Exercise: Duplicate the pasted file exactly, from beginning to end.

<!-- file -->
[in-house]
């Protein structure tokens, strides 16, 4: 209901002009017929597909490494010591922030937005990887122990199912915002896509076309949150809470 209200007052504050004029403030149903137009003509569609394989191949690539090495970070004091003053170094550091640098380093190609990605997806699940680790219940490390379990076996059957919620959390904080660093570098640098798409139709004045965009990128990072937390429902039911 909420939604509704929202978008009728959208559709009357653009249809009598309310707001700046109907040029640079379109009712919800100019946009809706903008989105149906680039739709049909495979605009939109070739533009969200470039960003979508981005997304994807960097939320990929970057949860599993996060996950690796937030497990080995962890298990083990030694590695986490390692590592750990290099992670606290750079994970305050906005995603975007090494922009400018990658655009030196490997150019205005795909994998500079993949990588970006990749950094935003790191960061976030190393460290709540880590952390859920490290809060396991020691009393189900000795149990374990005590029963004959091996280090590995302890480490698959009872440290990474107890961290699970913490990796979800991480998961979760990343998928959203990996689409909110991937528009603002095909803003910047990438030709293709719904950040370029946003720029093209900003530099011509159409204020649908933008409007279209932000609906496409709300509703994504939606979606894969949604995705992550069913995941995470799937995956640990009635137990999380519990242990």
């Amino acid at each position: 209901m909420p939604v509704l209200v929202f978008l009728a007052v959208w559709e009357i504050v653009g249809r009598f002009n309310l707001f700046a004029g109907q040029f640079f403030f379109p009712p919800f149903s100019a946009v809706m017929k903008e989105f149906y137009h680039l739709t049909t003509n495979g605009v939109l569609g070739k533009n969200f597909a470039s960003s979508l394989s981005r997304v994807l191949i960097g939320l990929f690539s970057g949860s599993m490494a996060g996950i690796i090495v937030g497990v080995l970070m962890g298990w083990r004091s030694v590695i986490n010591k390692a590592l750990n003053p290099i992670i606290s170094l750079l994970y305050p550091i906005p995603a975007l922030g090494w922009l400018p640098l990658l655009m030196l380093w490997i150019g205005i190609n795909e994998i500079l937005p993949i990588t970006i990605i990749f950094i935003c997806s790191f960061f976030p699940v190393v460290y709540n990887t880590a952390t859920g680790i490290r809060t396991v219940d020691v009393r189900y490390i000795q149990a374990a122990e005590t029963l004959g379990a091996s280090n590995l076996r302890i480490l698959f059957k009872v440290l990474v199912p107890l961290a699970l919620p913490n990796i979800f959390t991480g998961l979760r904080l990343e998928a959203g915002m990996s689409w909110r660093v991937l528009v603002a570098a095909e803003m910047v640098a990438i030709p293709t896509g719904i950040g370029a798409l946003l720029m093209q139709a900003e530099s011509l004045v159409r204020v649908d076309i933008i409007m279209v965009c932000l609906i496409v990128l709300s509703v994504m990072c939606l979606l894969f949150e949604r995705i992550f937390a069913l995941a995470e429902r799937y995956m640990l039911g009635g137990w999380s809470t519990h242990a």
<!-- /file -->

[in-house]
């Protein structure tokens, strides 16, 4: 209901002009017929597909490494010591922030937005990887122990199912915002896509076309949150809470 209200007052504050004029403030149903137009003509569609394989191949690539090495970070004091003053170094550091640098380093190609990605997806699940680790219940490390379990076996059957919620959390904080660093570098640098798409139709004045965009990128990072937390429902039911 909420939604509704929202978008009728959208559709009357653009249809009598309310707001700046109907040029640079379109009712919800100019946009809706903008989105149906680039739709049909495979605009939109070739533009969200470039960003979508981005997304994807960097939320990929970057949860599993996060996950690796937030497990080995962890298990083990030694590695986490390692590592750990290099992670606290750079994970305050906005995603975007090494922009400018990658655009030196490997150019205005795909994998500079993949990588970006990749950094935003790191960061976030190393460290709540880590952390859920490290809060396991020691009393189900000795149990374990005590029963004959091996280090590995302890480490698959009872440290990474107890961290699970913490990796979800991480998961979760990343998928959203990996689409909110991937528009603002095909803003910047990438030709293709719904950040370029946003720029093209900003530099011509159409204020649908933008409007279209932000609906496409709300509703994504939606979606894969949604995705992550069913995941995470799937995956640990009635137990999380519990242990």
């Amino acid at each position: 209901m909420p939604v509704l209200v929202f978008l009728a007052v959208w559709e009357i504050v653009g249809r009598f002009n309310l707001f700046a004029g109907q040029f640079f403030f379109p009712p919800f149903s100019a946009v809706m017929k903008e989105f149906y137009h680039l739709t049909t003509n495979g605009v939109l569609g070739k533009n969200f597909a470039s960003s979508l394989s981005r997304v994807l191949i960097g939320l990929f690539s970057g949860s599993m490494a996060g996950i690796i090495v937030g497990v080995l970070m962890g298990w083990r004091s030694v590695i986490n010591k390692a590592l750990n003053p290099i992670i606290s170094l750079l994970y305050p550091i906005p995603a975007l922030g090494w922009l400018p640098l990658l655009m030196l380093w490997i150019g205005i190609n795909e994998i500079l937005p993949i990588t970006i990605i990749f950094i935003c997806s790191f960061f976030p699940v190393v460290y709540n990887t880590a952390t859920g680790i490290r809060t396991v219940d020691v009393r189900y490390i000795q149990a374990a122990e005590t029963l004959g379990a091996s280090n590995l076996r302890i480490l698959f059957k009872v440290l990474v199912p107890l961290a699970l919620p913490n990796i979800f959390t991480g998961l979760r904080l990343e998928a959203g915002m990996s689409w909110r660093v991937l528009v603002a570098a095909e803003m910047v640098a990438i030709p293709t896509g719904i950040g370029a798409l946003l720029m093209q139709a900003e530099s011509l004045v159409r204020v649908d076309i933008i409007m279209v965009c932000l609906i496409v990128l709300s509703v994504m990072c939606l979606l894969f949150e949604r995705i992550f937390a069913l995941a995470e429902r799937y995956m640990l039911g009635g137990w999380s809470t519990h242990a």